If you are going to make toy Organizations and Classrooms to try this stuff out, when you want to delete them to clean up your space, make sure to delete GitHub Classrooms individually (viewable through Organizations on classroom.github.comnot github.combefore deleting the Organization they live in. You may think (like we did) that when you delete an Organization the Classrooms would be deleted along with it. THEY AREN’T. The Classrooms remain as orphans, but without their parent Organization, you can no longer open the Classrooms, which means you can’t delete them, which means they are just sitting there mocking you forever (or at least until GitHub patches this 500 Error vortex).

Unfortunately, this is an easy mistake to make, because the connection between classrooms and orgs is unidirectional: Classrooms know what org they're in, but Organizations don't know what Classrooms are in them. Specifically: If you go to https://github.com/{org}, you won't see its Classrooms, only its repos, if any. So you might think an Organization is empty, and delete it. GitHub Classrooms are only visible through https://classroom.github.com, so you have to go there to see the Classrooms within an Organization, and delete them there before deleting the Organization that contains them.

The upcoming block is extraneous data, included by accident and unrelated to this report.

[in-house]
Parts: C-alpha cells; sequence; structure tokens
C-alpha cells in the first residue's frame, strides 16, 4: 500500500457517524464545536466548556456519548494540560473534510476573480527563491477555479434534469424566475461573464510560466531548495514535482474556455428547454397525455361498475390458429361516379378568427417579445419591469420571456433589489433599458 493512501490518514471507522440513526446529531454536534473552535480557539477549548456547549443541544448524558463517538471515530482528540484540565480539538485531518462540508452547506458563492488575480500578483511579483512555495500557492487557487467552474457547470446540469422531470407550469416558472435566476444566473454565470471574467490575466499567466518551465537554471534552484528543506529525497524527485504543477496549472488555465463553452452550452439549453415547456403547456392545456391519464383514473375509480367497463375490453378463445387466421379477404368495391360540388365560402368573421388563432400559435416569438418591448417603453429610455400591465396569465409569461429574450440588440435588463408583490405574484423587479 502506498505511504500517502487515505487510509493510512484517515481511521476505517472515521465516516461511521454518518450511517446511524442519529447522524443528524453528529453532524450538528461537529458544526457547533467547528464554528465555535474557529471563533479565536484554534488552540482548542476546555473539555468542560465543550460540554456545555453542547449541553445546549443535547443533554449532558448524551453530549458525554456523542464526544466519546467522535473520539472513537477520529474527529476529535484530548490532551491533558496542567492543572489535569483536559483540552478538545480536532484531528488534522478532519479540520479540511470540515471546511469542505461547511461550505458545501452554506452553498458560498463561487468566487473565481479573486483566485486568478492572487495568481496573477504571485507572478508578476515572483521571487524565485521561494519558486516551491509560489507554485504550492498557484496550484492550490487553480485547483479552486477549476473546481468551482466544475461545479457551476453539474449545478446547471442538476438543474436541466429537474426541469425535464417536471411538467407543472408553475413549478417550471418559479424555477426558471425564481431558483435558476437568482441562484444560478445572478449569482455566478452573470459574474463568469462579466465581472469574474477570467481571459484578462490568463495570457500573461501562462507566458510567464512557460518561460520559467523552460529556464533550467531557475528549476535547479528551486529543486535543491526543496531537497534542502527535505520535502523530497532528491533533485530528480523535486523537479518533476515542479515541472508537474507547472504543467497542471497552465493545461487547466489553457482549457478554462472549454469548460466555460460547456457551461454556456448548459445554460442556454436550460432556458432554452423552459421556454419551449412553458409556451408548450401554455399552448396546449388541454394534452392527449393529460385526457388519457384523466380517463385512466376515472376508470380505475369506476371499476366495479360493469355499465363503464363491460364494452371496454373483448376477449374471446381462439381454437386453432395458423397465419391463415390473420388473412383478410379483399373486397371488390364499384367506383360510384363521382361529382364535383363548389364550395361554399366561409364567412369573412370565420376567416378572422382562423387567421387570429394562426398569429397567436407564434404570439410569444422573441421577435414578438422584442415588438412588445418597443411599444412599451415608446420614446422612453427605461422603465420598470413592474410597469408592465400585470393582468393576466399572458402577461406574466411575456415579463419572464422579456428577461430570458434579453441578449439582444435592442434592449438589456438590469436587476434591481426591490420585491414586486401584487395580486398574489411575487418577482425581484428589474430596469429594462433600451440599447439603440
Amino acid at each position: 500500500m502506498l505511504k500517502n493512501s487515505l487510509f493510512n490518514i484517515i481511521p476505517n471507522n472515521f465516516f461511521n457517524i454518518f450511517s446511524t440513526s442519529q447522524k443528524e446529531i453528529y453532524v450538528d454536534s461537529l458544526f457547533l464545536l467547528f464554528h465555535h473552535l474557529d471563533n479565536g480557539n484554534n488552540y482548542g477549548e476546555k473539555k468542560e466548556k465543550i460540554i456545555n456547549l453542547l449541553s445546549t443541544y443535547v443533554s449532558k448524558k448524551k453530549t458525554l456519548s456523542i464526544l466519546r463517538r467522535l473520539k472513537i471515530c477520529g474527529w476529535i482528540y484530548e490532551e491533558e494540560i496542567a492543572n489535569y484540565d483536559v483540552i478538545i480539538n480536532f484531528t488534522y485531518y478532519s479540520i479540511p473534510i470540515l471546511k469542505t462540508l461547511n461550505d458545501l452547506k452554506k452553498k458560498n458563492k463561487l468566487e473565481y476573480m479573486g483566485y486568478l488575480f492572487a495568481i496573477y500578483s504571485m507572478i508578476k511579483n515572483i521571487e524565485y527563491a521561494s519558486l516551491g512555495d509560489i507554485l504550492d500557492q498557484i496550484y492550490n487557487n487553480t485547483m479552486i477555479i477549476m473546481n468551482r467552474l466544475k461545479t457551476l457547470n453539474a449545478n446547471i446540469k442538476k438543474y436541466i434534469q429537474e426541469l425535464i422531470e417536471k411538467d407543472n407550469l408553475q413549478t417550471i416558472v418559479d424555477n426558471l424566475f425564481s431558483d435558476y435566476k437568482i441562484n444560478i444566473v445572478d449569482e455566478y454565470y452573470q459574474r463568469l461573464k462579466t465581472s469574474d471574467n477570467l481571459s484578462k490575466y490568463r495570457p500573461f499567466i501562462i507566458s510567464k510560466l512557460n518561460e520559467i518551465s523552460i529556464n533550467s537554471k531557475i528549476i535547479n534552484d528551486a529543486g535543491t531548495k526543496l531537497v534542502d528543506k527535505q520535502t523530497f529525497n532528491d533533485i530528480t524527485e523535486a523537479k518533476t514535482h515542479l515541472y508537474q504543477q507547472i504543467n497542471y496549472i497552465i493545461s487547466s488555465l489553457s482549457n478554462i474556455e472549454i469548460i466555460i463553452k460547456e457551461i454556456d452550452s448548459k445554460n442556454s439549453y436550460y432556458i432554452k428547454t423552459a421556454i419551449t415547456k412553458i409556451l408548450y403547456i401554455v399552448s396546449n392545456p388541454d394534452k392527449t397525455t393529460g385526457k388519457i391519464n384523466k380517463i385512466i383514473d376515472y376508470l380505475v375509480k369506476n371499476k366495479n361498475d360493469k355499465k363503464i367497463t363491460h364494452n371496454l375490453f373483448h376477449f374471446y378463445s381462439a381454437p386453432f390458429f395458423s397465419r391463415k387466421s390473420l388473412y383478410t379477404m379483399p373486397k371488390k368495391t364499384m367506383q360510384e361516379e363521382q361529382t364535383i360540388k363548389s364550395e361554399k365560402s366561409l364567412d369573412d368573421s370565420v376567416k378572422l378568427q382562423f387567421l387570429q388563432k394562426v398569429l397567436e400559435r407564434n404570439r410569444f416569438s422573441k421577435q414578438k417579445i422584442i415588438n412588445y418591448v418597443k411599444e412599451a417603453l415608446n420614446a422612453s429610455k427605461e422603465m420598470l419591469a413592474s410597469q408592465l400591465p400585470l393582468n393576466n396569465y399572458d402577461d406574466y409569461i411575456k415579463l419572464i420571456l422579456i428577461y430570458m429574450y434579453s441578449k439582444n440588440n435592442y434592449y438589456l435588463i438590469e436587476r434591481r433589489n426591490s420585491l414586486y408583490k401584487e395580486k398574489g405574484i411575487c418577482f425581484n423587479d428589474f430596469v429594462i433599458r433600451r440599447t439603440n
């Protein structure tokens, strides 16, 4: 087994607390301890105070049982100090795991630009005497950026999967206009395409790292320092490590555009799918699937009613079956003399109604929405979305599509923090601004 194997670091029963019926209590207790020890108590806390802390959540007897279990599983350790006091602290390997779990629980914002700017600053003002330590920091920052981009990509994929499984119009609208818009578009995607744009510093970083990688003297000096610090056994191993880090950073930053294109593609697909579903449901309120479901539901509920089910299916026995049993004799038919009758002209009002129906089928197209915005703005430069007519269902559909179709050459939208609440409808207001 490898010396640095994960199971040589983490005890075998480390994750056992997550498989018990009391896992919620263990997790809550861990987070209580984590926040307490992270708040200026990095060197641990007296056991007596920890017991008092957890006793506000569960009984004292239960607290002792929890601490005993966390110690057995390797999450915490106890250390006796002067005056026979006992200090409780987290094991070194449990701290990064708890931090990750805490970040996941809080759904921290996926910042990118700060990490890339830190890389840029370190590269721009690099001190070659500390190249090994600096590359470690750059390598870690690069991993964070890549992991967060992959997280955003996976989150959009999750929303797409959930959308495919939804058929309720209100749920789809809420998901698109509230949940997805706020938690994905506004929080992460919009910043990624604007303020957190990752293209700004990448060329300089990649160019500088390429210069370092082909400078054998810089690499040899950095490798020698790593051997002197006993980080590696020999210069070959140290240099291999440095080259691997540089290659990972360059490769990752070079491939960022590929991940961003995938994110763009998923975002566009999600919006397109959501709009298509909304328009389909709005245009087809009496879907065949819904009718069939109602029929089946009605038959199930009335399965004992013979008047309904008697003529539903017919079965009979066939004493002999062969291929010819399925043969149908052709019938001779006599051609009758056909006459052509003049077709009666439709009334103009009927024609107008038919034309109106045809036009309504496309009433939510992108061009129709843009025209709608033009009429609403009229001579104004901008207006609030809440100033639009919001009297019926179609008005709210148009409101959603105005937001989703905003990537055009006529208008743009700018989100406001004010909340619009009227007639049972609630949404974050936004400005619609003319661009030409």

So to clean up test Classrooms, go to classroom.github.com to see what Organizations you have with their Classrooms viewable, then delete toy Classrooms you don’t want anymore, then delete the toy Organization they were in. 


Thank you to Dr. Nyssa Silbiger and Dr. Grant McDermott for reviewing this post and providing helpful feedback!


Looking for Other Blog Posts?

Looking for other ADSA Community Blog Posts? Check the full history of the ADSA Community Blog!